I am in a situation where I need to harden a password hash, but not allowed to bring in any extra dependencies, so I am pretty much forced to do the one thing everyone seems to advise against - roll out my own implementation.
The SHA family, being considered fast hash, doesn't seem suitable for password hashing. And there is also the risk of loss of entropy from repeated hashing hashes.
The intent behind "slow hashing" seems to be increasing CPU time and memory requirements, so I conceived the following strategy.
- the password is hashed via SHA-3 512
- the hash value is fed to a mt19937 PRNG through a seed sequence
- a long random sequence is generated to be rehashed
- recurse the same for n number of times
- the final hash value is derived from hashing all sequences inside out
That seems to introduce a fair configurable extra amount of work and memory requirement.
So my question is whether this is a reasonable strategy, and if so, what sequence lengths and recursion depths should be enough.
I ended up expanding the implementation a bit, by also incorporating a hashing algorithm at "random" for each step of the process, 12 in total - SHA2, RealSHA3 and Keccak with digest size of 224, 256, 384 and 512, using a clamped double as a selector.
All in all, compared to a single plain SHA3 hash, this implementation is about 100k times slower, and incurs an additional ~20 MB RAM cost over a rather deep and arbitrarily branching recursion to produce the final hash, which is what I can afford while still staying within reasonable limits considering the minimal target platform specs. But possibly just as important, this brings additional computational diversity compared to the naive "rehash n times" approach, using multiple hashing algorithms, PRN generation with fairly large internal state,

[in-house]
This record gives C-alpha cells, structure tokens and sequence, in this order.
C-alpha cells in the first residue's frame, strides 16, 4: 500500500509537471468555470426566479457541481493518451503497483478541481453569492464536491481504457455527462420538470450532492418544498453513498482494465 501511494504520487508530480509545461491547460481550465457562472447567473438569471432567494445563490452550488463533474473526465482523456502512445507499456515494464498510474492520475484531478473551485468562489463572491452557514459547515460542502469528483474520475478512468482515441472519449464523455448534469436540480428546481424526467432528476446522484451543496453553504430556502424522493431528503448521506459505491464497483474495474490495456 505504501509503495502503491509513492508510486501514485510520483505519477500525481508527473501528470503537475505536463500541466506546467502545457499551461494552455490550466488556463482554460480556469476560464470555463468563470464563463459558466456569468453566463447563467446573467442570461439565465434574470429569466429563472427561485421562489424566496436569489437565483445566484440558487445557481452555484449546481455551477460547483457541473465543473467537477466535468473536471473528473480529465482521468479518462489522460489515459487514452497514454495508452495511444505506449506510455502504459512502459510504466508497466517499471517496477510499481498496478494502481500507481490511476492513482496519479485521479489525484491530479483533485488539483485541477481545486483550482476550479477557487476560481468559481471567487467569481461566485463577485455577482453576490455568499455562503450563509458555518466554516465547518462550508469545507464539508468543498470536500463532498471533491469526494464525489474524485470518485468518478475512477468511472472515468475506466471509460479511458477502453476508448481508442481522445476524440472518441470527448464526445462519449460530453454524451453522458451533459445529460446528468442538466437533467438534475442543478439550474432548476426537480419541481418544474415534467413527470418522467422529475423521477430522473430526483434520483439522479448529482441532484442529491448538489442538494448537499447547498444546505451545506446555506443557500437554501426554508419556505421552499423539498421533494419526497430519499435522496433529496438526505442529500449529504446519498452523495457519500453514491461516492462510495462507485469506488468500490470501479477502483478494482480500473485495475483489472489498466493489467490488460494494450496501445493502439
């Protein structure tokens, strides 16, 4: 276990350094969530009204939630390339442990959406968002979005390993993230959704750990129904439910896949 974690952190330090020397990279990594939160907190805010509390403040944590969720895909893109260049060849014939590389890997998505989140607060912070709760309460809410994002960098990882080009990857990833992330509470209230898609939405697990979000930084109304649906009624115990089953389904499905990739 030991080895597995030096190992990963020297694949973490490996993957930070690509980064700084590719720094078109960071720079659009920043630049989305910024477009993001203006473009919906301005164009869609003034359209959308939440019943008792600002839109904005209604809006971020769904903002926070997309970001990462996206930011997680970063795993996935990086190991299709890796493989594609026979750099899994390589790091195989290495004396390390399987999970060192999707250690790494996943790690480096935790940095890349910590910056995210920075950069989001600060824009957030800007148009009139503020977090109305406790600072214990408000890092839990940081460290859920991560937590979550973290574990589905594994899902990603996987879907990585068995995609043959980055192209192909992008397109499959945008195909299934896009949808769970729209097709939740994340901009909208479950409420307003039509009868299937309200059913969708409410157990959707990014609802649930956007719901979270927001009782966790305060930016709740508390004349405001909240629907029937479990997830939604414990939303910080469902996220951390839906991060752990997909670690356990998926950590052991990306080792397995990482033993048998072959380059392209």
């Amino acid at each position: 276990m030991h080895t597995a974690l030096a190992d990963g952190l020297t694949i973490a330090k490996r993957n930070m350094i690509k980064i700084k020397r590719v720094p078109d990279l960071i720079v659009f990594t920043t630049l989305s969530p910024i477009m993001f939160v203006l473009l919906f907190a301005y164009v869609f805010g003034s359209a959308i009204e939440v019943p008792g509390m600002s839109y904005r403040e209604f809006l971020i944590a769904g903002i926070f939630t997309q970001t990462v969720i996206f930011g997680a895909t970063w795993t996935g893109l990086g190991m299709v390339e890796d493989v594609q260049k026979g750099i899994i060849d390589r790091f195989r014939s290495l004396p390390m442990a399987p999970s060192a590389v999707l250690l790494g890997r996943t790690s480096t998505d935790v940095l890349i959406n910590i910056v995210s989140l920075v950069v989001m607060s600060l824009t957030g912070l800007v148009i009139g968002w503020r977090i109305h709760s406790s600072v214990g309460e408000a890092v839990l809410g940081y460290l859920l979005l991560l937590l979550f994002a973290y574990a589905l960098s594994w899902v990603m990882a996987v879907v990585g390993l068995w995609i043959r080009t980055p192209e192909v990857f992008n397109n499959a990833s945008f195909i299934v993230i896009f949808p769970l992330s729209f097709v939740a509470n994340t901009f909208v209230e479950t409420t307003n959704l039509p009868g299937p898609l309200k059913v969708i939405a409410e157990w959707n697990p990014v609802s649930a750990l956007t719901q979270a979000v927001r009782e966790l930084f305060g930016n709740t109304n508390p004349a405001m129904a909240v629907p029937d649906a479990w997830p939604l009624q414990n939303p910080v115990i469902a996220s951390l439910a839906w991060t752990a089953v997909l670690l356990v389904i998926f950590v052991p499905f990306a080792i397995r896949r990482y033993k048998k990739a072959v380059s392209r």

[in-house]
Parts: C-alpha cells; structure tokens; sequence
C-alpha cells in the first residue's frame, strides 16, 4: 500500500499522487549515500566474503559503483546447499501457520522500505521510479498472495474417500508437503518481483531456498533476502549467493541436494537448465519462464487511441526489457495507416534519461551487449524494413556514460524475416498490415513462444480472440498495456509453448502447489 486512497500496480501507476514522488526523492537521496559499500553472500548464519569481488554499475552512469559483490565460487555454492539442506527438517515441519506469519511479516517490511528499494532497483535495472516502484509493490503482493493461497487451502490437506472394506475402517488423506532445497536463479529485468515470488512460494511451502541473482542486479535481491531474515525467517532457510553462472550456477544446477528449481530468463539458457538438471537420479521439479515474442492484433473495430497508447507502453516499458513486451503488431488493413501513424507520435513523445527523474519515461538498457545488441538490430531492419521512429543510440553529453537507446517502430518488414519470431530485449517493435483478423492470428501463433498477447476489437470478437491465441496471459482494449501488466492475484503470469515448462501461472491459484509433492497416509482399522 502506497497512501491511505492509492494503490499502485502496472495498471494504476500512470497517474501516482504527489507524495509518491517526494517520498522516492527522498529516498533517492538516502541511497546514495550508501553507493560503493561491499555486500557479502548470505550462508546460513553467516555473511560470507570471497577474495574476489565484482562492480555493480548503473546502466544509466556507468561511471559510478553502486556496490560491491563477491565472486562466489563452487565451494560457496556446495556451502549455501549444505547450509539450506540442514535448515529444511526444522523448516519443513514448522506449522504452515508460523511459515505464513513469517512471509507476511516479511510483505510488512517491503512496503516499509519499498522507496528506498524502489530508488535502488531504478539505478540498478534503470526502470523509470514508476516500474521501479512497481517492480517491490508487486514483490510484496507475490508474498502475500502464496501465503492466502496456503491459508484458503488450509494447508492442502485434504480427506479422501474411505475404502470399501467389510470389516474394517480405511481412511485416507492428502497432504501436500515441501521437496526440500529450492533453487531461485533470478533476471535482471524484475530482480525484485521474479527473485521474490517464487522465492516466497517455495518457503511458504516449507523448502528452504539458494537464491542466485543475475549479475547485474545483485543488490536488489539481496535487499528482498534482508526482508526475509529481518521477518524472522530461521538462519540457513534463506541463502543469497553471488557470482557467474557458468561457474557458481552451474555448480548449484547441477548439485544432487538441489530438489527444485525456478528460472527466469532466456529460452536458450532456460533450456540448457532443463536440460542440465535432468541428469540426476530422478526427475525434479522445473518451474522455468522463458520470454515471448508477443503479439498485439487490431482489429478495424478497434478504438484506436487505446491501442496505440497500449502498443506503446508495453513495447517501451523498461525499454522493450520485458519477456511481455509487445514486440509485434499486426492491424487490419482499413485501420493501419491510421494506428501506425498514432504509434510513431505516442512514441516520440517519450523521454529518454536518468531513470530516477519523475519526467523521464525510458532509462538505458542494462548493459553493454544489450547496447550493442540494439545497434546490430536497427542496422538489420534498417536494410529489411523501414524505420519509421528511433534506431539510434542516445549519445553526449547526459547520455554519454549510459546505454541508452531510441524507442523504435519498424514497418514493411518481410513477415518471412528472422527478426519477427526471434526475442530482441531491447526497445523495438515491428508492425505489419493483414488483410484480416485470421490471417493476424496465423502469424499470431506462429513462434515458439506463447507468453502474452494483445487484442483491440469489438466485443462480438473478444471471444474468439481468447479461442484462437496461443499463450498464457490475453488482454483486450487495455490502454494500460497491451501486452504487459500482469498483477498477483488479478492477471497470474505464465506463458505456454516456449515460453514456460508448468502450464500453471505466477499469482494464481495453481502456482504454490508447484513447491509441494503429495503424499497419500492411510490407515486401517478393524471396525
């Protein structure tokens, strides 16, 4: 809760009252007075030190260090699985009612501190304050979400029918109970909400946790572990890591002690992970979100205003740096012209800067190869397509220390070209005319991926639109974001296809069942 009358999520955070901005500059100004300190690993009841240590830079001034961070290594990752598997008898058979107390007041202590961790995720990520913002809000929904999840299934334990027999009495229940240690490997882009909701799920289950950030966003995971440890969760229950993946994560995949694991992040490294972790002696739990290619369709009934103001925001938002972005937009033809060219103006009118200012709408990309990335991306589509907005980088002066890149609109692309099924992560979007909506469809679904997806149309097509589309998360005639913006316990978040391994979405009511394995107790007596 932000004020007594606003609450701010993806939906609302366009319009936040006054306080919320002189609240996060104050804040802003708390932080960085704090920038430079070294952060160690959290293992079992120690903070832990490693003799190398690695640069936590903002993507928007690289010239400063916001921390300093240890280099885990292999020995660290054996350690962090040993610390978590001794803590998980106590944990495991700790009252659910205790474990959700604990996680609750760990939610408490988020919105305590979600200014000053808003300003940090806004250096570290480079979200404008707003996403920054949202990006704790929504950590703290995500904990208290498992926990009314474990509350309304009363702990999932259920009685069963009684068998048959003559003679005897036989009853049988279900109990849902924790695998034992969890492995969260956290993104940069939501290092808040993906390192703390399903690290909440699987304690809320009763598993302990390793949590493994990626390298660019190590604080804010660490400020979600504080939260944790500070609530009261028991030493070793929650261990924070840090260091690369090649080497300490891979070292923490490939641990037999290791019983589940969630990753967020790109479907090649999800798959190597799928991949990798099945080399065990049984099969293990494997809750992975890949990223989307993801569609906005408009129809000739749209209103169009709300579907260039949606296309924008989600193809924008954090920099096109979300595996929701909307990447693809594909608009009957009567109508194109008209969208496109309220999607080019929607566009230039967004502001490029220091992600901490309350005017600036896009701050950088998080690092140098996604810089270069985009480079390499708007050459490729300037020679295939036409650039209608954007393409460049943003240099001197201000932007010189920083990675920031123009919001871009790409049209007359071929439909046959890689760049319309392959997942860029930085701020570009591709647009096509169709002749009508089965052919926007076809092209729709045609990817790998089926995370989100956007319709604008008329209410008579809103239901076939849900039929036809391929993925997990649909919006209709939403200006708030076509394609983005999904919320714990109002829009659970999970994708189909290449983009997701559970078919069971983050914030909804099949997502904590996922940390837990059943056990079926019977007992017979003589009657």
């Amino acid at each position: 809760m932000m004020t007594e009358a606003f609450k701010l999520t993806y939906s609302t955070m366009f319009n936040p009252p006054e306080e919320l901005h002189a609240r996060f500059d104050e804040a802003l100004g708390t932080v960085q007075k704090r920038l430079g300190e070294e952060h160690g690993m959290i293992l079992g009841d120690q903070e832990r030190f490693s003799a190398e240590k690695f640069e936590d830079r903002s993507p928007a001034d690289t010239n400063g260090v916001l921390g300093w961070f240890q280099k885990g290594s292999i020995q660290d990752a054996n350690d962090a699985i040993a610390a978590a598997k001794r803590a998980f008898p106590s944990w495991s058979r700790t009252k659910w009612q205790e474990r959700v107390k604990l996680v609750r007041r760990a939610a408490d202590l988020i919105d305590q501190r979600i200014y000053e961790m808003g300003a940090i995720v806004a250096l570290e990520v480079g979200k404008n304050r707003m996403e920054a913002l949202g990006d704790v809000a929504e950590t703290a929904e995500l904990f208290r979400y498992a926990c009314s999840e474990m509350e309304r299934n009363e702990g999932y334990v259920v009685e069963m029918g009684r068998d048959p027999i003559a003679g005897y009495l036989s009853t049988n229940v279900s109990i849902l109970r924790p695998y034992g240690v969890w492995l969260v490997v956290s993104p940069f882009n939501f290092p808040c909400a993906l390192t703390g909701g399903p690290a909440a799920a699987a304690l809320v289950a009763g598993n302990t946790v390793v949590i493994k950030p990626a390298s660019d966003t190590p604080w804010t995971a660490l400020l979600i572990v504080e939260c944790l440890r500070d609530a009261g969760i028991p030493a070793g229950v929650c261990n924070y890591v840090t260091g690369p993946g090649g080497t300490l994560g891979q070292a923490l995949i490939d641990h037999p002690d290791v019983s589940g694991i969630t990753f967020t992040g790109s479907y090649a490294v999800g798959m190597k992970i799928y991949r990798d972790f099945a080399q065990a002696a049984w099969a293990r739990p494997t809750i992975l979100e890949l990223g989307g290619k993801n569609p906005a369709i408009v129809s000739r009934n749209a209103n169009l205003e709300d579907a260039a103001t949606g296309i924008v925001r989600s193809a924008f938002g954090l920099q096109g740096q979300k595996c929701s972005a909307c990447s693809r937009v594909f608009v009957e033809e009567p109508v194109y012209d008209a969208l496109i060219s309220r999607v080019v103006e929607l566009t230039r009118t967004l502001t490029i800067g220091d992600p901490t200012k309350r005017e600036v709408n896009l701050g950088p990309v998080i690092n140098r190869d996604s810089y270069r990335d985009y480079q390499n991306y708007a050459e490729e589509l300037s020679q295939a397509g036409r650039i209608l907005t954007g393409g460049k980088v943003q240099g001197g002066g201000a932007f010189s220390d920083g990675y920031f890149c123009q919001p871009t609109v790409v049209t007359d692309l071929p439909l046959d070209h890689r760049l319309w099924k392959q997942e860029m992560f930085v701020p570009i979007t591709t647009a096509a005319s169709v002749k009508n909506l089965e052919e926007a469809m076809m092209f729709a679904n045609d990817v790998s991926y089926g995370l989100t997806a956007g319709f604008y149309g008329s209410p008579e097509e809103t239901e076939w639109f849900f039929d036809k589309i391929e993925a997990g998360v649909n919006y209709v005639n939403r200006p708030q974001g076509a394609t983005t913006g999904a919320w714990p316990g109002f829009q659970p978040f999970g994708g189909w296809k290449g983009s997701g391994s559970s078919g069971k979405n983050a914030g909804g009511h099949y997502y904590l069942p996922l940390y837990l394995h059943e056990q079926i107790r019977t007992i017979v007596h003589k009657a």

std::seed_seq is always fed the full hash output and does additional "conditioning" of the values, and last but not least, adding in some double precision floating point operations to glue it all together, hopefully making the whole procedure GPU/ASIC unfriendly.
Hashing now takes about 500 msecs, up from 5000 nsecs, on a 4 Ghz i7 CPU. Given the total of 95 symbols allowed in a password, and assuming perfect scaling up to 8 threads, it would take this PC ~1450 years to try every possible combination for an 6 character password, or ~130 years for an 8 character password using 100k such CPUs, which seems reasonably demanding.
Is this considered "hardened" enough, and if not, how can I improve on it?